From the Vicar…
My dearest sisters and brothers,
I am the bread of life.
Whoever comes to me will never be hungry,
and whoever believes in me will never be thirsty.
Jesus can say this as much as he wants, he can feed five thousand people with just two
fish and five loaves of bread, but there are many who will still complain and grumble.
Whatever Jesus says, they are going to criticise, they will have their little dig. It
doesn’t matter what he says, they would have a go at him anyway.
Is not this Jesus, the son of Joseph, whose father and mother we know?
How can he now say, “I have come down from heaven”?
They know about him, they know his history, they know all about him, what can he
possibly be doing telling them anything. They are assuming a lot of things, while
ignoring what he is saying.
We can be like those who are grumbling about Jesus. Most of the time we will not
know someone’s story, where they are from, what they are going through. But many
times, we will assume we do. And if they are saying something we don’t like or agree
with, we can easily dismiss them with what we think is their history, rather than
empathise with what is actually present in front of us.
We won’t always know the events that have happened in the morning before people
come to church. The person in the pew next to you may have had a sleepless night
worried about their finances. They may seem grumpy, yet they are tired and don’t
have the emotional resources to be happy. The person who is always up and perky
may really be acting and hiding a great sadness.
We hear the Gospel and we wonder how those who had witnessed such wonderful
miracles and heard such divine utterances could behave in such a way. Yet when we
assume we know someone’s whole story, or don’t seek to understand why someone
behaves in a certain way, we are acting in the same way as those who grumbled about
Jesus. Let us not assume we know all things about all people.
Let us greet and love everyone we meet with loving ears and open hearts, no matter
what we think we know.
> St Michael’s School Open Day: Wednesday 8:30 am to 3:00 pm.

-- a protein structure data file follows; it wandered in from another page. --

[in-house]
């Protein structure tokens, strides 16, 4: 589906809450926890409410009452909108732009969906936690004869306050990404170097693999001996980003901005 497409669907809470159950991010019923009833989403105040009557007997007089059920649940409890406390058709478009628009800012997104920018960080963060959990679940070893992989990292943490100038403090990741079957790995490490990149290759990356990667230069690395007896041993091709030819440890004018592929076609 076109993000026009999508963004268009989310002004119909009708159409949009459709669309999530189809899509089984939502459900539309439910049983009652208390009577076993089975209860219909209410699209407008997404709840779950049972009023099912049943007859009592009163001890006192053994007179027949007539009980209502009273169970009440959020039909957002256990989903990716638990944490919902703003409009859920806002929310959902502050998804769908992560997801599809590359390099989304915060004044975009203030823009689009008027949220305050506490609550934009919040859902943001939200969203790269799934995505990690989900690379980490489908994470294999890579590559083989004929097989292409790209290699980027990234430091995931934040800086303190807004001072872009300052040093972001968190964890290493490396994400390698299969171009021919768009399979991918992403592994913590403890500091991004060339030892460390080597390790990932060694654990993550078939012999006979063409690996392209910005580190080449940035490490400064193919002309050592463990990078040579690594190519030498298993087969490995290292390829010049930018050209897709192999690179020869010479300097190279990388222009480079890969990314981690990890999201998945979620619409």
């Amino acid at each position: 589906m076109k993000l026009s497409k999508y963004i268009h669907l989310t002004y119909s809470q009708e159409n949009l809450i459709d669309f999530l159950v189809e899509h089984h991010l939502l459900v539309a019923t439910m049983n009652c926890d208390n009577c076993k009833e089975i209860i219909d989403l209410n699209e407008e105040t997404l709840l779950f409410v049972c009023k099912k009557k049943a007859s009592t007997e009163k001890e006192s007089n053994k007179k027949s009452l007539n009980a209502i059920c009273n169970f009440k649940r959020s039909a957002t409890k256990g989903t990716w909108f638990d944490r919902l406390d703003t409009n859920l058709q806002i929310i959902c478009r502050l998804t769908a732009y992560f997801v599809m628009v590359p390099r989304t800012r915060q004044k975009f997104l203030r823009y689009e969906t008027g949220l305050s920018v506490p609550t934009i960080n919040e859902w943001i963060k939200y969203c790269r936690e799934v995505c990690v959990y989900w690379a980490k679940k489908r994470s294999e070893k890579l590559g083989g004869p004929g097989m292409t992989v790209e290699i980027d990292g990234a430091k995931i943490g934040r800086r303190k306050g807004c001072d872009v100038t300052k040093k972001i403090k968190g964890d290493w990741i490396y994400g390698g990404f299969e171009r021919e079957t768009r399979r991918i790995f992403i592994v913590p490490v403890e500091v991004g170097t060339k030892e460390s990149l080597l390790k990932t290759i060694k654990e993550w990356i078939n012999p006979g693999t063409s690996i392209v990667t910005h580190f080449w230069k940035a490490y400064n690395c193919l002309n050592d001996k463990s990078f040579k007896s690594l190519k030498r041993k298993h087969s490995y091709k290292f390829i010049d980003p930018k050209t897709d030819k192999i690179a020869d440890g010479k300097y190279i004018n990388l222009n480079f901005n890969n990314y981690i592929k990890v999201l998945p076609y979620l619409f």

> Meditation Group meets in the Lady Chapel, Wednesdays 12 noon.
Details Margaret Maclagan (359 9215) or Pat Evans (358 0127).
> Humans of our Prisons—the real stories behind the statistics: an initial collection
of compelling and very moving stories. This is a project of the Howard League,
supported by Anglican Advocacy. Launch event Thursday 6:30 pm at Community
Law, 198 Montreal Street.
> Choral Music with Oriana: next Sunday 1:10 pm at The Piano. Details on poster.
> Spring Choral Festival next Sunday: RSCM combined choir invites participants.
Details from Paul Ellis.
> Bible Study Group meets next on 20 August, 7:15 pm in the parish lounge.
Details Peter Oakley (960 0974).
> Centre for Ethics and Spirituality Christ’s College: the role of photography in
public perceptions of private suffering. Thomas C Brauer, Vicar of Sumner–Redcliffs,
questions whether such photography helps grow compassion, or creates compassion
fatigue. Does photography of violence educate and inform, or perpetuate conflict and
pain? 30 August, 7:30 pm, in the Chapman Room. Details on poster.
> Double knitting or 4 ply wool, any colour, needed to make hats etc for distribution
through Walsh House. Please place in box at the back of the church.
> Electronic Devices wanted for recycling: old mobile phones, tablets etc.
> Book Swap: in the parish lounge. Koha to parish.
> Inasmuch basket: please continue to support the City Mission with your gifts
of groceries and other household items, particularly during the winter months.
Suggested items: baked beans, spaghetti, tinned soup, tinned fruit, cereal,
toilet paper, toothpaste and soap.